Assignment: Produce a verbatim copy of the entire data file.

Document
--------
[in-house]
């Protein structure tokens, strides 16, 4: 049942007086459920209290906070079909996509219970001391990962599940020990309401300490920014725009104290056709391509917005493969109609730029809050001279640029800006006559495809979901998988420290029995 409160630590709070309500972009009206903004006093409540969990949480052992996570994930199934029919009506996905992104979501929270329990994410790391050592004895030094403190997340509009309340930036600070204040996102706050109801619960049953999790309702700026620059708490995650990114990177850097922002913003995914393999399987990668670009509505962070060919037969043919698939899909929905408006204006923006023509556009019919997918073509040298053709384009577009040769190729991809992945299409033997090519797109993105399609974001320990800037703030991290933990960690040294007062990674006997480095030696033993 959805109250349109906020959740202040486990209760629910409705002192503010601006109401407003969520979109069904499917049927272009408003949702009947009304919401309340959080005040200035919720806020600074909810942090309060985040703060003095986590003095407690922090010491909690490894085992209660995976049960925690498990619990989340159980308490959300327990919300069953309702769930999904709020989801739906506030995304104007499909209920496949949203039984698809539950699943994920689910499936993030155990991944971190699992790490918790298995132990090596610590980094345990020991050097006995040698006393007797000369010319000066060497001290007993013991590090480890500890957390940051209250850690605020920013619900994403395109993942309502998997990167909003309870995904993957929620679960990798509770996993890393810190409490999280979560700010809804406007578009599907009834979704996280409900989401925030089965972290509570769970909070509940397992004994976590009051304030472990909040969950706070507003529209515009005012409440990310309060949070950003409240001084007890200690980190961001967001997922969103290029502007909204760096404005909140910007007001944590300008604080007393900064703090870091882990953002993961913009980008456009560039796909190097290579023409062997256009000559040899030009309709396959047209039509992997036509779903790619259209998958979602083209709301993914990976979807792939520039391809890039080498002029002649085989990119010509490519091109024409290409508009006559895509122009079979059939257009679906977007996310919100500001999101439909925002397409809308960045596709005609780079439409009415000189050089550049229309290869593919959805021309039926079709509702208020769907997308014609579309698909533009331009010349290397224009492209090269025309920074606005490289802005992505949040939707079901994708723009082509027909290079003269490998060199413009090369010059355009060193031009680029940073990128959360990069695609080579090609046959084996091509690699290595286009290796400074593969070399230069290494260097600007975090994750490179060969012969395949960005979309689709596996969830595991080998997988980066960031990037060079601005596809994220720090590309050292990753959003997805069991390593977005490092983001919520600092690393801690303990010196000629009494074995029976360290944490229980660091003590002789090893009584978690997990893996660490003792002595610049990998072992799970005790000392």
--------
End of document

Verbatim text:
[in-house]
């Protein structure tokens, strides 16, 4: 049942007086459920209290906070079909996509219970001391990962599940020990309401300490920014725009104290056709391509917005493969109609730029809050001279640029800006006559495809979901998988420290029995 409160630590709070309500972009009206903004006093409540969990949480052992996570994930199934029919009506996905992104979501929270329990994410790391050592004895030094403190997340509009309340930036600070204040996102706050109801619960049953999790309702700026620059708490995650990114990177850097922002913003995914393999399987990668670009509505962070060919037969043919698939899909929905408006204006923006023509556009019919997918073509040298053709384009577009040769190729991809992945299409033997090519797109993105399609974001320990800037703030991290933990960690040294007062990674006997480095030696033993 959805109250349109906020959740202040486990209760629910409705002192503010601006109401407003969520979109069904499917049927272009408003949702009947009304919401309340959080005040200035919720806020600074909810942090309060985040703060003095986590003095407690922090010491909690490894085992209660995976049960925690498990619990989340159980308490959300327990919300069953309702769930999904709020989801739906506030995304104007499909209920496949949203039984698809539950699943994920689910499936993030155990991944971190699992790490918790298995132990090596610590980094345990020991050097006995040698006393007797000369010319000066060497001290007993013991590090480890500890957390940051209250850690605020920013619900994403395109993942309502998997990167909003309870995904993957929620679960990798509770996993890393810190409490999280979560700010809804406007578009599907009834979704996280409900989401925030089965972290509570769970909070509940397992004994976590009051304030472990909040969950706070507003529209515009005012409440990310309060949070950003409240001084007890200690980190961001967001997922969103290029502007909204760096404005909140910007007001944590300008604080007393900064703090870091882990953002993961913009980008456009560039796909190097290579023409062997256009000559040899030009309709396959047209039509992997036509779903790619259209998958979602083209709301993914990976979807792939520039391809890039080498002029002649085989990119010509490519091109024409290409508009006559895509122009079979059939257009679906977007996310919100500001999101439909925002397409809308960045596709005609780079439409009415000189050089550049229309290869593919959805021309039926079709509702208020769907997308014609579309698909533009331009010349290397224009492209090269025309920074606005490289802005992505949040939707079901994708723009082509027909290079003269490998060199413009090369010059355009060193031009680029940073990128959360990069695609080579090609046959084996091509690699290595286009290796400074593969070399230069290494260097600007975090994750490179060969012969395949960005979309689709596996969830595991080998997988980066960031990037060079601005596809994220720090590309050292990753959003997805069991390593977005490092983001919520600092690393801690303990010196000629009494074995029976360290944490229980660091003590002789090893009584978690997990893996660490003792002595610049990998072992799970005790000392």